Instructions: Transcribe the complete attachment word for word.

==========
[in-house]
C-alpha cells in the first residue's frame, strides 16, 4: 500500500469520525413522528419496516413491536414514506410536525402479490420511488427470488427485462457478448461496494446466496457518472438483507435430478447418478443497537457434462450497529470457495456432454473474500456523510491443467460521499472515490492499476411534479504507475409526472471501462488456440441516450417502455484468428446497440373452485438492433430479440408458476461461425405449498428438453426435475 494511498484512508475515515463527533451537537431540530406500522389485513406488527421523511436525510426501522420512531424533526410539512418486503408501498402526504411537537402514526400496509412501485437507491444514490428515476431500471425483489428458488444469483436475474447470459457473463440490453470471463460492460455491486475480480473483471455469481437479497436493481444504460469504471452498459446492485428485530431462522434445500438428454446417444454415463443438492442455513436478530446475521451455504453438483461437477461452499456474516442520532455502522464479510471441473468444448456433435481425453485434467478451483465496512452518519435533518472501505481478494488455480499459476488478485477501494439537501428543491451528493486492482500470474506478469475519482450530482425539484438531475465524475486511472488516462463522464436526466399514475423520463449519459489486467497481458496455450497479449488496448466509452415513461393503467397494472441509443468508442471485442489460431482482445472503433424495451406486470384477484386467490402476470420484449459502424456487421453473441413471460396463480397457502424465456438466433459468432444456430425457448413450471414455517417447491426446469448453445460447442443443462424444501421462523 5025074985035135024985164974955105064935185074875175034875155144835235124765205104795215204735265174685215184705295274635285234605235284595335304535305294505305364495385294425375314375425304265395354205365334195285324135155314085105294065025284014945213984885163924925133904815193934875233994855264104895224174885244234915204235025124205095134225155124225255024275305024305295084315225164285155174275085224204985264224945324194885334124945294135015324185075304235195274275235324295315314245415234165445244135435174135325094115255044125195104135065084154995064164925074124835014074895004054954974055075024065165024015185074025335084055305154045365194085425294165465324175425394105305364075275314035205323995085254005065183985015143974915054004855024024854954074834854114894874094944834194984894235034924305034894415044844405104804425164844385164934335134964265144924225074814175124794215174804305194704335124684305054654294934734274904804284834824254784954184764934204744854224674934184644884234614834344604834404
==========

[in-house]
C-alpha cells in the first residue's frame, strides 16, 4: 500500500469520525413522528419496516413491536414514506410536525402479490420511488427470488427485462457478448461496494446466496457518472438483507435430478447418478443497537457434462450497529470457495456432454473474500456523510491443467460521499472515490492499476411534479504507475409526472471501462488456440441516450417502455484468428446497440373452485438492433430479440408458476461461425405449498428438453426435475 494511498484512508475515515463527533451537537431540530406500522389485513406488527421523511436525510426501522420512531424533526410539512418486503408501498402526504411537537402514526400496509412501485437507491444514490428515476431500471425483489428458488444469483436475474447470459457473463440490453470471463460492460455491486475480480473483471455469481437479497436493481444504460469504471452498459446492485428485530431462522434445500438428454446417444454415463443438492442455513436478530446475521451455504453438483461437477461452499456474516442520532455502522464479510471441473468444448456433435481425453485434467478451483465496512452518519435533518472501505481478494488455480499459476488478485477501494439537501428543491451528493486492482500470474506478469475519482450530482425539484438531475465524475486511472488516462463522464436526466399514475423520463449519459489486467497481458496455450497479449488496448466509452415513461393503467397494472441509443468508442471485442489460431482482445472503433424495451406486470384477484386467490402476470420484449459502424456487421453473441413471460396463480397457502424465456438466433459468432444456430425457448413450471414455517417447491426446469448453445460447442443443462424444501421462523 5025074985035135024985164974955105064935185074875175034875155144835235124765205104795215204735265174685215184705295274635285234605235284595335304535305294505305364495385294425375314375425304265395354205365334195285324135155314085105294065025284014945213984885163924925133904815193934875233994855264104895224174885244234915204235025124205095134225155124225255024275305024305295084315225164285155174275085224204985264224945324194885334124945294135015324185075304235195274275235324295315314245415234165445244135435174135325094115255044125195104135065084154995064164925074124835014074895004054954974055075024065165024015185074025335084055305154045365194085425294165465324175425394105305364075275314035205323995085254005065183985015143974915054004855024024854954074834854114894874094944834194984894235034924305034894415044844405104804425164844385164934335134964265144924225074814175124794215174804305194704335124684305054654294934734274904804284834824254784954184764934204744854224674934184644884234614834344604834404